Yes, there are worthy Koreatown contenders to the fried chicken throne, like OB Bear and Dan Sung Ha, but KyoChon's consistency and sauces trump them all. The chicken, served hot, fast, fresh, and amazingly crispy, comes whole, by the wing or drumstick, or as a combo special for the quick lunch crowd. And by flash-frying the pieces, the kitchen doesn't give the chicken time to sit, keeping the crust nice and crisp. KyoChon is an example of large chains focusing on one simple dish, and getting it really, really right.
As for sauces, the brushed soy glaze is the most popular variation, though spicier options abound. An umami-rich savory-sweet choice is the honey glaze, which has its own sticky satisfaction.
Bibimbap: Jeon Ju
At the edges of Koreatown along Olympic Boulevard, bibimbap lovers look for Jeon Ju, a simple strip mall spot that specializes in the sizzling stone bowl of rice, chopped vegetables and meat, and runny egg yolks to bind it all together.
Topping choices vary, but most tables opt for the ubiquitous kalbi bibimbap, which arrives mid-sizzle inside a thick clay bowl heated to solar-surface temperatures to char that rice. The bright, fresh carrot slices, marinated mung bean sprouts, and pickles certainly each have their place here, but any time salty, crisp bites of kalbi (marinated short rib) come into play alongside a delicate fried egg, the veggies are going to play second fiddle.
The real binder to the whole dish is the exquisitely crisped rice that pulls away from the bowl—the holy grail of any bibimbap cook. Flavor it with that egg yolk and a scoop of gochujang to add some heat.
Korean Seafood: Soban
Koreatown's seafood spots tend to shine with one or two dishes, like seafood pancakes or slurpy noodle bowls topped with fish. Seafood-focused restaurants are as legendary as they are varied, with fish marinated, braised, boiled, served in soups, or used to top bibimbap.
For a well-executed primer on the Korean seafood experience, head to Soban, one of the city's longtime heroes in the genre. Starter bowls of banchan come fast and furious, and are refilled throughout the meal. Toasty-at-the-edges pancakes (haemul pajeon) filled with fresh, sweet seafood like squid set the stage to follow, while complex mains like marinated raw crab and braised mackerel shine on their own as clean, fresh reminders of what quality seafood should taste like. Messy kimchi-spiked plates of braised codfish make a nice addition to the table as well, but with so many banchan bowls laying around, it can be hard to find the room. Not that you should mind.
The Roy Choi Experience: Pot
LA's prodigal Koreatown son is deserving of his own category; there's no denying the enormous influence Choi has left on the Korean food landscape in town. There's Kogi, of course, and the sambal-laced Chego bowls down in Chinatown. But it's Choi's most recent venture, Pot, at the newly renovated Line Hotel in Koreatown, that seems closest to the chef's own return to Korean family cooking.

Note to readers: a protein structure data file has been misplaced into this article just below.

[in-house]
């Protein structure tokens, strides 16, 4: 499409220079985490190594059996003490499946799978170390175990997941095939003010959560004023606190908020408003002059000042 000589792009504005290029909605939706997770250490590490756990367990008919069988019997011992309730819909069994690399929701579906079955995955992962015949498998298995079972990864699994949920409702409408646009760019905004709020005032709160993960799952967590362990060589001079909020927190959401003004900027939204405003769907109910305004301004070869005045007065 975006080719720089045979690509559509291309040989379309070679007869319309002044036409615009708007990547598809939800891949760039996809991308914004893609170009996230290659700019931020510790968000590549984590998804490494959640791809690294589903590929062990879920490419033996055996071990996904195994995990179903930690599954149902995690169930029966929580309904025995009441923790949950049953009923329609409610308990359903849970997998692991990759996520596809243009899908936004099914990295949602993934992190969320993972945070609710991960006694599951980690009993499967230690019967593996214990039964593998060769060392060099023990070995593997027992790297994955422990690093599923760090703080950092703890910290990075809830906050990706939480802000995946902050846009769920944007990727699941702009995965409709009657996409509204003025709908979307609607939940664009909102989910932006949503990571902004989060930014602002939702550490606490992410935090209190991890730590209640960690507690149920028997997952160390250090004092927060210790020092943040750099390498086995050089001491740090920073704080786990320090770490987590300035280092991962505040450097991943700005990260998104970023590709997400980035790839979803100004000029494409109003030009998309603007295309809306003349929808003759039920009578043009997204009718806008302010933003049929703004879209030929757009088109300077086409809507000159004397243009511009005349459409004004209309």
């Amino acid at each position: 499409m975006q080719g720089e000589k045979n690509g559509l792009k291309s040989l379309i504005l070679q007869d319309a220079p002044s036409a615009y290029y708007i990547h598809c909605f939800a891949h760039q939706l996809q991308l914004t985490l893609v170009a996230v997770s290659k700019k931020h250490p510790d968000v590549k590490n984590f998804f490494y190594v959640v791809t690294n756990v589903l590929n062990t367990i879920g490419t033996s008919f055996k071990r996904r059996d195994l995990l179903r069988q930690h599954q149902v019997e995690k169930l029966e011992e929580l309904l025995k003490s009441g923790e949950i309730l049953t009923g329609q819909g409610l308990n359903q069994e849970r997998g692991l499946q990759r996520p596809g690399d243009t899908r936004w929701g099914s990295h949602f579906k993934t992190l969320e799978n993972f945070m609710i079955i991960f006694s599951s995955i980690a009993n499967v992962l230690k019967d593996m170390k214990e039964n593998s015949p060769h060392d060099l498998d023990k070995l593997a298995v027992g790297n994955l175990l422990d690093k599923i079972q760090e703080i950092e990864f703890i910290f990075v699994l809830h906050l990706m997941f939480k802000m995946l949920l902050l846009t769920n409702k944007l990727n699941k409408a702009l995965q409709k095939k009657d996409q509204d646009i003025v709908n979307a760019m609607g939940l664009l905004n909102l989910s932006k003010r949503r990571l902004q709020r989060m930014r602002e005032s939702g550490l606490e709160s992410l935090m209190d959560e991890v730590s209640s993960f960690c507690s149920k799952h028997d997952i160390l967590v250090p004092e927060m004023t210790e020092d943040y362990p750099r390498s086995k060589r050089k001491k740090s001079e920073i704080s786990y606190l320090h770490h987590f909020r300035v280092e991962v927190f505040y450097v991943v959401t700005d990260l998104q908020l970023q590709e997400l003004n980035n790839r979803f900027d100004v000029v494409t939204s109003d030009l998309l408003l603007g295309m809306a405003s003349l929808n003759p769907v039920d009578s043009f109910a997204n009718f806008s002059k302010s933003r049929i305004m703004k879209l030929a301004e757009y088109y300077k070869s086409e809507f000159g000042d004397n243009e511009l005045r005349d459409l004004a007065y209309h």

Choi's hot pot-focused restaurant is as daring as any of his previous efforts, skirting straightlaced "authentic" recipes for full-flavored, true-to-spirit ones.
It's a restaurant where you can get a send-up bowl of budae jjigae full of Spam chunks and spicy sausage alongside lobes of sea urchin perched on sizzling rice. There's a playful hot pot called "inside story" loaded with blood and intestines, and a take on the tartare yook hwe bolstered with pine nuts and rice chips.
Koreatown's past, meet Koreatown's future.
Late Night Soju Dive: DGM
Korean beers like Hite are popular with the bar crowds and karaoke-goers, of course, but for many K-Towners, the drink of choice is higher-proof, less-filling soju. The clear rice-distilled drink isn't as heavy as beer and usually leads to a nice buzz all night long.
It's the go-to beverage at Dwit Gol Mok, known to most as DGM, a late-night spot that still operates somewhat under the radar. As Koreatown continues to change, so too does the clientele inside the graffitied space, though everyone at the dark wooden tables agrees on one thing: soju, and lots of it. K-Pop blares from the speakers and the clean, clear South Korean drink flows freely from battered copper pots right up to (and, dare we say, after) the 2 a.m. Saturday night closing time.
Like its higher proof cousin vodka, soju takes well to adulteration, and DGM offers flavors and add-ins like pomegranate juice and—yes—yogurt. And to eat? Simple late night dishes like corn smothered with cheese and spicy pork really elevate the soju experience. Spicy, cheesy, meaty, salty, these sharable dishes are meant to be ordered in installments all night. The snacks keep the crowd going without distracting from the main libation.